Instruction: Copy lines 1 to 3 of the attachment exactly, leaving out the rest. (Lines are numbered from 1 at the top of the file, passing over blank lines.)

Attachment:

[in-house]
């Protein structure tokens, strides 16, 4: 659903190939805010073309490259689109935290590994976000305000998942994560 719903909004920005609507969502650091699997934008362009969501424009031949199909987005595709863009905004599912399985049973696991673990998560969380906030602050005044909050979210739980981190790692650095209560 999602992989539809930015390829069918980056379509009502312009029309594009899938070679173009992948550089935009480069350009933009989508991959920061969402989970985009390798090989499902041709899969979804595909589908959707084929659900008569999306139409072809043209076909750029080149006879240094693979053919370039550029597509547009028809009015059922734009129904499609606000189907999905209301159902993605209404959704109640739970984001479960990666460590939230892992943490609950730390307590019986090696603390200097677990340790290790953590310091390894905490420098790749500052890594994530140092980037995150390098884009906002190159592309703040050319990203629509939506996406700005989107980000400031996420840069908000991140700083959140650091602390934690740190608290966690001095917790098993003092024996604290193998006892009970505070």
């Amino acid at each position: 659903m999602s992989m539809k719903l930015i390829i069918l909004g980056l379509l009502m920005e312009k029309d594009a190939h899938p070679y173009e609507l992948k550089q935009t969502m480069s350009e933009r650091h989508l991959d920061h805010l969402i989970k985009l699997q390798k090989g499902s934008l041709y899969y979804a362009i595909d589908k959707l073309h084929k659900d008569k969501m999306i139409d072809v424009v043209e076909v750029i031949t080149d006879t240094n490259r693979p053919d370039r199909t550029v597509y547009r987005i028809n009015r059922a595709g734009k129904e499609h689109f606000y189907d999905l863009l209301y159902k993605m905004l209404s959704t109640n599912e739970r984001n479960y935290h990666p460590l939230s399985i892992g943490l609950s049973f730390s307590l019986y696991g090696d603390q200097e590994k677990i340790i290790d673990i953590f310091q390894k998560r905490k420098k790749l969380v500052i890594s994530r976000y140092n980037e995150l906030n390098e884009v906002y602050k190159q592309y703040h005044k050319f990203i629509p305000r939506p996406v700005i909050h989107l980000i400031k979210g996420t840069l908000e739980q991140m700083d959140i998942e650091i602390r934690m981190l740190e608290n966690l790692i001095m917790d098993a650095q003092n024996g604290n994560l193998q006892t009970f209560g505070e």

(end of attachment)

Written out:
[in-house]
């Protein structure tokens, strides 16, 4: 659903190939805010073309490259689109935290590994976000305000998942994560 719903909004920005609507969502650091699997934008362009969501424009031949199909987005595709863009905004599912399985049973696991673990998560969380906030602050005044909050979210739980981190790692650095209560 999602992989539809930015390829069918980056379509009502312009029309594009899938070679173009992948550089935009480069350009933009989508991959920061969402989970985009390798090989499902041709899969979804595909589908959707084929659900008569999306139409072809043209076909750029080149006879240094693979053919370039550029597509547009028809009015059922734009129904499609606000189907999905209301159902993605209404959704109640739970984001479960990666460590939230892992943490609950730390307590019986090696603390200097677990340790290790953590310091390894905490420098790749500052890594994530140092980037995150390098884009906002190159592309703040050319990203629509939506996406700005989107980000400031996420840069908000991140700083959140650091602390934690740190608290966690001095917790098993003092024996604290193998006892009970505070």
């Amino acid at each position: 659903m999602s992989m539809k719903l930015i390829i069918l909004g980056l379509l009502m920005e312009k029309d594009a190939h899938p070679y173009e609507l992948k550089q935009t969502m480069s350009e933009r650091h989508l991959d920061h805010l969402i989970k985009l699997q390798k090989g499902s934008l041709y899969y979804a362009i595909d589908k959707l073309h084929k659900d008569k969501m999306i139409d072809v424009v043209e076909v750029i031949t080149d006879t240094n490259r693979p053919d370039r199909t550029v597509y547009r987005i028809n009015r059922a595709g734009k129904e499609h689109f606000y189907d999905l863009l209301y159902k993605m905004l209404s959704t109640n599912e739970r984001n479960y935290h990666p460590l939230s399985i892992g943490l609950s049973f730390s307590l019986y696991g090696d603390q200097e590994k677990i340790i290790d673990i953590f310091q390894k998560r905490k420098k790749l969380v500052i890594s994530r976000y140092n980037e995150l906030n390098e884009v906002y602050k190159q592309y703040h005044k050319f990203i629509p305000r939506p996406v700005i909050h989107l980000i400031k979210g996420t840069l908000e739980q991140m700083d959140i998942e650091i602390r934690m981190l740190e608290n966690l790692i001095m917790d098993a650095q003092n024996g604290n994560l193998q006892t009970f209560g505070e």